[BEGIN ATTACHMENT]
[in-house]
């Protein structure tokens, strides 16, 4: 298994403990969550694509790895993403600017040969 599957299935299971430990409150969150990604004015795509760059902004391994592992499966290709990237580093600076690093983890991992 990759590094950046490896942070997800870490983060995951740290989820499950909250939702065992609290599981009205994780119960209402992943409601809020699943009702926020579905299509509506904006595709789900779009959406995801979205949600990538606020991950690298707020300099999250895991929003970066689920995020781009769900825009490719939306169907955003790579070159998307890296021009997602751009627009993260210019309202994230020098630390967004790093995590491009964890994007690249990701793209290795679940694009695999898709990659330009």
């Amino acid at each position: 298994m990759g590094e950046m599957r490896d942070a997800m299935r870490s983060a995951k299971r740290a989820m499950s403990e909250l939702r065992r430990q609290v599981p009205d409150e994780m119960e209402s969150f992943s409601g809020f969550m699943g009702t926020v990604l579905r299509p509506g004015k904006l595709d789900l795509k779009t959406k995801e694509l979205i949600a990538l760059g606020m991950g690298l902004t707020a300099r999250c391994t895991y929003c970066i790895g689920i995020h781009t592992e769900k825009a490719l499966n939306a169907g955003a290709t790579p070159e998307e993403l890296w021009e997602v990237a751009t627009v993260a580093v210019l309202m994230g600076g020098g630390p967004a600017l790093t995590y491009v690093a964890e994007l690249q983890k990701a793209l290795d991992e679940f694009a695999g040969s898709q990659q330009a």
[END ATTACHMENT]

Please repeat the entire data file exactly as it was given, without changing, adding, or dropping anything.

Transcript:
[in-house]
């Protein structure tokens, strides 16, 4: 298994403990969550694509790895993403600017040969 599957299935299971430990409150969150990604004015795509760059902004391994592992499966290709990237580093600076690093983890991992 990759590094950046490896942070997800870490983060995951740290989820499950909250939702065992609290599981009205994780119960209402992943409601809020699943009702926020579905299509509506904006595709789900779009959406995801979205949600990538606020991950690298707020300099999250895991929003970066689920995020781009769900825009490719939306169907955003790579070159998307890296021009997602751009627009993260210019309202994230020098630390967004790093995590491009964890994007690249990701793209290795679940694009695999898709990659330009």
């Amino acid at each position: 298994m990759g590094e950046m599957r490896d942070a997800m299935r870490s983060a995951k299971r740290a989820m499950s403990e909250l939702r065992r430990q609290v599981p009205d409150e994780m119960e209402s969150f992943s409601g809020f969550m699943g009702t926020v990604l579905r299509p509506g004015k904006l595709d789900l795509k779009t959406k995801e694509l979205i949600a990538l760059g606020m991950g690298l902004t707020a300099r999250c391994t895991y929003c970066i790895g689920i995020h781009t592992e769900k825009a490719l499966n939306a169907g955003a290709t790579p070159e998307e993403l890296w021009e997602v990237a751009t627009v993260a580093v210019l309202m994230g600076g020098g630390p967004a600017l790093t995590y491009v690093a964890e994007l690249q983890k990701a793209l290795d991992e679940f694009a695999g040969s898709q990659q330009a």